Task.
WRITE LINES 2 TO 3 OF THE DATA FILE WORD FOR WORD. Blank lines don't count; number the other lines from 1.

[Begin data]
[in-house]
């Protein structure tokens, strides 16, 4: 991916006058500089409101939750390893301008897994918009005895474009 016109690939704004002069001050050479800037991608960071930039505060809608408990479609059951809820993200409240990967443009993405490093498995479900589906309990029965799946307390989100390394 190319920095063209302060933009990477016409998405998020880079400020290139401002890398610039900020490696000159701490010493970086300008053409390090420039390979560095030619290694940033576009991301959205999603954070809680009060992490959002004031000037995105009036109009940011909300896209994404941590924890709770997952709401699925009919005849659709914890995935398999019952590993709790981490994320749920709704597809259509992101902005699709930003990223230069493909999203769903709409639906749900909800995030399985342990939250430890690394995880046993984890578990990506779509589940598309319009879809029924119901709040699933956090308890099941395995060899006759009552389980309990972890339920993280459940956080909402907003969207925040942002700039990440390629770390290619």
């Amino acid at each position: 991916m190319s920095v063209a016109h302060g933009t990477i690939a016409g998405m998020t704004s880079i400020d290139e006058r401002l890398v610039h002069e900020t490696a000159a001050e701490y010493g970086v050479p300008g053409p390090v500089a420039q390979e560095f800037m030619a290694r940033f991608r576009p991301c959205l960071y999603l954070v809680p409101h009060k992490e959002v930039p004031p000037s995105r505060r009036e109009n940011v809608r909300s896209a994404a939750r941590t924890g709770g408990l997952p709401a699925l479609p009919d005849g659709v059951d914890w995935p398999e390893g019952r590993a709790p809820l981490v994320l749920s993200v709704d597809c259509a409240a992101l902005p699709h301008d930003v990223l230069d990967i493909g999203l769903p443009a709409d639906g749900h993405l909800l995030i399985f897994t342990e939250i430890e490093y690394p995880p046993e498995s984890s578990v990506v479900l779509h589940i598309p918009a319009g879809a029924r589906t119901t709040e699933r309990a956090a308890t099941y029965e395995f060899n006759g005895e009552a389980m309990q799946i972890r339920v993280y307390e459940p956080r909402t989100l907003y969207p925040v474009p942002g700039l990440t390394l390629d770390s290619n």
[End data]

């Protein structure tokens, strides 16, 4: 991916006058500089409101939750390893301008897994918009005895474009 016109690939704004002069001050050479800037991608960071930039505060809608408990479609059951809820993200409240990967443009993405490093498995479900589906309990029965799946307390989100390394 190319920095063209302060933009990477016409998405998020880079400020290139401002890398610039900020490696000159701490010493970086300008053409390090420039390979560095030619290694940033576009991301959205999603954070809680009060992490959002004031000037995105009036109009940011909300896209994404941590924890709770997952709401699925009919005849659709914890995935398999019952590993709790981490994320749920709704597809259509992101902005699709930003990223230069493909999203769903709409639906749900909800995030399985342990939250430890690394995880046993984890578990990506779509589940598309319009879809029924119901709040699933956090308890099941395995060899006759009552389980309990972890339920993280459940956080909402907003969207925040942002700039990440390629770390290619």
């Amino acid at each position: 991916m190319s920095v063209a016109h302060g933009t990477i690939a016409g998405m998020t704004s880079i400020d290139e006058r401002l890398v610039h002069e900020t490696a000159a001050e701490y010493g970086v050479p300008g053409p390090v500089a420039q390979e560095f800037m030619a290694r940033f991608r576009p991301c959205l960071y999603l954070v809680p409101h009060k992490e959002v930039p004031p000037s995105r505060r009036e109009n940011v809608r909300s896209a994404a939750r941590t924890g709770g408990l997952p709401a699925l479609p009919d005849g659709v059951d914890w995935p398999e390893g019952r590993a709790p809820l981490v994320l749920s993200v709704d597809c259509a409240a992101l902005p699709h301008d930003v990223l230069d990967i493909g999203l769903p443009a709409d639906g749900h993405l909800l995030i399985f897994t342990e939250i430890e490093y690394p995880p046993e498995s984890s578990v990506v479900l779509h589940i598309p918009a319009g879809a029924r589906t119901t709040e699933r309990a956090a308890t099941y029965e395995f060899n006759g005895e009552a389980m309990q799946i972890r339920v993280y307390e459940p956080r909402t989100l907003y969207p925040v474009p942002g700039l990440t390394l390629d770390s290619n």